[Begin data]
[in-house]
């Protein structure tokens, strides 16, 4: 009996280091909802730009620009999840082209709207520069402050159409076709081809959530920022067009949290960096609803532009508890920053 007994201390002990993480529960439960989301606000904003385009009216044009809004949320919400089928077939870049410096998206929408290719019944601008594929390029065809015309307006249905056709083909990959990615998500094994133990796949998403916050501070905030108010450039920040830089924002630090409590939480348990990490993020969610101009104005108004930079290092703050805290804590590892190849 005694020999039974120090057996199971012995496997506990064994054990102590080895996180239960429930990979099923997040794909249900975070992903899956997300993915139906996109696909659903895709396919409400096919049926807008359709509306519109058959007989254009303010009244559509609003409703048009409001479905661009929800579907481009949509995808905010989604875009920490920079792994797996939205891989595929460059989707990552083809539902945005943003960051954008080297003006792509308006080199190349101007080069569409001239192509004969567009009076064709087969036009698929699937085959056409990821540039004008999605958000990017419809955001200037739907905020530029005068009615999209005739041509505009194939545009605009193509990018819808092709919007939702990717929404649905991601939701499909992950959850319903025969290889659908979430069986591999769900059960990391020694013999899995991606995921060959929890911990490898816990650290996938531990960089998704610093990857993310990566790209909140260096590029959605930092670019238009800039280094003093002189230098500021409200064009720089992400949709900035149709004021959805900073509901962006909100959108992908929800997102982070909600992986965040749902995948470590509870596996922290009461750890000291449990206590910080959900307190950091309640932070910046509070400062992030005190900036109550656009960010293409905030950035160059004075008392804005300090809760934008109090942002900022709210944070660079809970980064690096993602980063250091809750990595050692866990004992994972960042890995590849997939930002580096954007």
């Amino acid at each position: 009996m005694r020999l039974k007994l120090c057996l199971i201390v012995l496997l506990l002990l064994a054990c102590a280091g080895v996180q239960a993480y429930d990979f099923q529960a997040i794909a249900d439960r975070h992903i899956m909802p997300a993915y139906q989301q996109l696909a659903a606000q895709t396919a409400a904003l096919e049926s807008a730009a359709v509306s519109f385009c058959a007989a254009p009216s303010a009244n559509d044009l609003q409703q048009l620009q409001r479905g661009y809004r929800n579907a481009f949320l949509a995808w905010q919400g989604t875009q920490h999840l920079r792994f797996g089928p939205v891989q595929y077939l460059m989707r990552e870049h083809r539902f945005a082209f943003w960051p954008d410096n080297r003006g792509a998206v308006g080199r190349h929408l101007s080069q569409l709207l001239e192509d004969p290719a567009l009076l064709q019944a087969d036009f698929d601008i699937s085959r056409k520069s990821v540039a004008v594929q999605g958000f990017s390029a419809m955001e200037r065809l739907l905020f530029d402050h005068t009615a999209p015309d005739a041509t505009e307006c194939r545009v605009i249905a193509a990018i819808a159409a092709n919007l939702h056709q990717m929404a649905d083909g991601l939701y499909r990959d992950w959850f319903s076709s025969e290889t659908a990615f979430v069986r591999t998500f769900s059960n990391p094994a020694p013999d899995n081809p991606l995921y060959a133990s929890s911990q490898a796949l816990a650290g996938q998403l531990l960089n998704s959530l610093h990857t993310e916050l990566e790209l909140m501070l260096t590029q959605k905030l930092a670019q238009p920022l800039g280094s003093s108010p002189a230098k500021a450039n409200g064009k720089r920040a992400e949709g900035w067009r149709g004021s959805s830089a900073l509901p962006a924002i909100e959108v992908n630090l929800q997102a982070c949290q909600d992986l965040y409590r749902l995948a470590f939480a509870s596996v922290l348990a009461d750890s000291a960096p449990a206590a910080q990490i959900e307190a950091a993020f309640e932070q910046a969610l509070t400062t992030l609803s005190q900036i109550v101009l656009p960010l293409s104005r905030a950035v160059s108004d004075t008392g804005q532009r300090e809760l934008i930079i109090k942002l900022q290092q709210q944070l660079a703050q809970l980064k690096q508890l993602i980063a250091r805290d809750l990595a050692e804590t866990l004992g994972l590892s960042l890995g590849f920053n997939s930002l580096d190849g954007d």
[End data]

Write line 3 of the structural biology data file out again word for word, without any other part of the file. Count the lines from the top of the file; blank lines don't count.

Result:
């Amino acid at each position: 009996m005694r020999l039974k007994l120090c057996l199971i201390v012995l496997l506990l002990l064994a054990c102590a280091g080895v996180q239960a993480y429930d990979f099923q529960a997040i794909a249900d439960r975070h992903i899956m909802p997300a993915y139906q989301q996109l696909a659903a606000q895709t396919a409400a904003l096919e049926s807008a730009a359709v509306s519109f385009c058959a007989a254009p009216s303010a009244n559509d044009l609003q409703q048009l620009q409001r479905g661009y809004r929800n579907a481009f949320l949509a995808w905010q919400g989604t875009q920490h999840l920079r792994f797996g089928p939205v891989q595929y077939l460059m989707r990552e870049h083809r539902f945005a082209f943003w960051p954008d410096n080297r003006g792509a998206v308006g080199r190349h929408l101007s080069q569409l709207l001239e192509d004969p290719a567009l009076l064709q019944a087969d036009f698929d601008i699937s085959r056409k520069s990821v540039a004008v594929q999605g958000f990017s390029a419809m955001e200037r065809l739907l905020f530029d402050h005068t009615a999209p015309d005739a041509t505009e307006c194939r545009v605009i249905a193509a990018i819808a159409a092709n919007l939702h056709q990717m929404a649905d083909g991601l939701y499909r990959d992950w959850f319903s076709s025969e290889t659908a990615f979430v069986r591999t998500f769900s059960n990391p094994a020694p013999d899995n081809p991606l995921y060959a133990s929890s911990q490898a796949l816990a650290g996938q998403l531990l960089n998704s959530l610093h990857t993310e916050l990566e790209l909140m501070l260096t590029q959605k905030l930092a670019q238009p920022l800039g280094s003093s108010p002189a230098k500021a450039n409200g064009k720089r920040a992400e949709g900035w067009r149709g004021s959805s830089a900073l509901p962006a924002i909100e959108v992908n630090l929800q997102a982070c949290q909600d992986l965040y409590r749902l995948a470590f939480a509870s596996v922290l348990a009461d750890s000291a960096p449990a206590a910080q990490i959900e307190a950091a993020f309640e932070q910046a969610l509070t400062t992030l609803s005190q900036i109550v101009l656009p960010l293409s104005r905030a950035v160059s108004d004075t008392g804005q532009r300090e809760l934008i930079i109090k942002l900022q290092q709210q944070l660079a703050q809970l980064k690096q508890l993602i980063a250091r805290d809750l990595a050692e804590t866990l004992g994972l590892s960042l890995g590849f920053n997939s930002l580096d190849g954007d």